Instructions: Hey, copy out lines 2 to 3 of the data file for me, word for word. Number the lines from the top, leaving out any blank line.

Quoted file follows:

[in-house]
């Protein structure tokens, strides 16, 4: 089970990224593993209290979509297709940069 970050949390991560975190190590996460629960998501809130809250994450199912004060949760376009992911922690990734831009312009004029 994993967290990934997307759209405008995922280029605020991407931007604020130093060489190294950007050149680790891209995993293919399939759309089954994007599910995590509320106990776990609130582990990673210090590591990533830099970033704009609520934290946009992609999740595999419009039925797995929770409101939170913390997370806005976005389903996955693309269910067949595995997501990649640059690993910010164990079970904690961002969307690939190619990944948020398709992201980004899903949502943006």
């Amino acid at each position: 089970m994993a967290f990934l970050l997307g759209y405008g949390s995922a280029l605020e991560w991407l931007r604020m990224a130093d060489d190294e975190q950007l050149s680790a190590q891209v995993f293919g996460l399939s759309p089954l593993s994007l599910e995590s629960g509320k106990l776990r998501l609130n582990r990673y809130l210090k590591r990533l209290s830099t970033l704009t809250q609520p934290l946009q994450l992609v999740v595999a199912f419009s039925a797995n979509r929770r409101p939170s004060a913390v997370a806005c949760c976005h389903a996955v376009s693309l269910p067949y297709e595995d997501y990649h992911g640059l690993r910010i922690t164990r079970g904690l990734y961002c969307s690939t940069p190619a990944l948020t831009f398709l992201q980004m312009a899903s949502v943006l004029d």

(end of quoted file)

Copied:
């Protein structure tokens, strides 16, 4: 089970990224593993209290979509297709940069 970050949390991560975190190590996460629960998501809130809250994450199912004060949760376009992911922690990734831009312009004029 994993967290990934997307759209405008995922280029605020991407931007604020130093060489190294950007050149680790891209995993293919399939759309089954994007599910995590509320106990776990609130582990990673210090590591990533830099970033704009609520934290946009992609999740595999419009039925797995929770409101939170913390997370806005976005389903996955693309269910067949595995997501990649640059690993910010164990079970904690961002969307690939190619990944948020398709992201980004899903949502943006």
């Amino acid at each position: 089970m994993a967290f990934l970050l997307g759209y405008g949390s995922a280029l605020e991560w991407l931007r604020m990224a130093d060489d190294e975190q950007l050149s680790a190590q891209v995993f293919g996460l399939s759309p089954l593993s994007l599910e995590s629960g509320k106990l776990r998501l609130n582990r990673y809130l210090k590591r990533l209290s830099t970033l704009t809250q609520p934290l946009q994450l992609v999740v595999a199912f419009s039925a797995n979509r929770r409101p939170s004060a913390v997370a806005c949760c976005h389903a996955v376009s693309l269910p067949y297709e595995d997501y990649h992911g640059l690993r910010i922690t164990r079970g904690l990734y961002c969307s690939t940069p190619a990944l948020t831009f398709l992201q980004m312009a899903s949502v943006l004029d």